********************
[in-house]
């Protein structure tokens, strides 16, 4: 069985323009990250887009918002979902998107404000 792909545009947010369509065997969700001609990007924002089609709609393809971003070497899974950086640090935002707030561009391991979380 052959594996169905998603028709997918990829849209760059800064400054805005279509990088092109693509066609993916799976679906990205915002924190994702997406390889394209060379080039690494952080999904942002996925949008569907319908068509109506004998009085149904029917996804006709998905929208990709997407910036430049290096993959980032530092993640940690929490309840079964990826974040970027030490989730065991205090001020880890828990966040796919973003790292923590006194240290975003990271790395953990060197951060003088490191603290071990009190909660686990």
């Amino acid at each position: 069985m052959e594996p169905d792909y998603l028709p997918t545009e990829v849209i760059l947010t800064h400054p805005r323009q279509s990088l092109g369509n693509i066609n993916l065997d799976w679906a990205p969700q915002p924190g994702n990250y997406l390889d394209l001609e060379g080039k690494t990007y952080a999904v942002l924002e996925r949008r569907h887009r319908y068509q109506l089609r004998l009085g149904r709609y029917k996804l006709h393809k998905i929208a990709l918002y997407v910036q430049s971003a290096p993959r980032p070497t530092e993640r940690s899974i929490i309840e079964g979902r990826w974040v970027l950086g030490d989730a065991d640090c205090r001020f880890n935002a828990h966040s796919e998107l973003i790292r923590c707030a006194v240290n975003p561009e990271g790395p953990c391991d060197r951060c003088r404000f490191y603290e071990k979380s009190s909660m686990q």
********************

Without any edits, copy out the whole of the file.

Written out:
[in-house]
């Protein structure tokens, strides 16, 4: 069985323009990250887009918002979902998107404000 792909545009947010369509065997969700001609990007924002089609709609393809971003070497899974950086640090935002707030561009391991979380 052959594996169905998603028709997918990829849209760059800064400054805005279509990088092109693509066609993916799976679906990205915002924190994702997406390889394209060379080039690494952080999904942002996925949008569907319908068509109506004998009085149904029917996804006709998905929208990709997407910036430049290096993959980032530092993640940690929490309840079964990826974040970027030490989730065991205090001020880890828990966040796919973003790292923590006194240290975003990271790395953990060197951060003088490191603290071990009190909660686990």
């Amino acid at each position: 069985m052959e594996p169905d792909y998603l028709p997918t545009e990829v849209i760059l947010t800064h400054p805005r323009q279509s990088l092109g369509n693509i066609n993916l065997d799976w679906a990205p969700q915002p924190g994702n990250y997406l390889d394209l001609e060379g080039k690494t990007y952080a999904v942002l924002e996925r949008r569907h887009r319908y068509q109506l089609r004998l009085g149904r709609y029917k996804l006709h393809k998905i929208a990709l918002y997407v910036q430049s971003a290096p993959r980032p070497t530092e993640r940690s899974i929490i309840e079964g979902r990826w974040v970027l950086g030490d989730a065991d640090c205090r001020f880890n935002a828990h966040s796919e998107l973003i790292r923590c707030a006194v240290n975003p561009e990271g790395p953990c391991d060197r951060c003088r404000f490191y603290e071990k979380s009190s909660m686990q």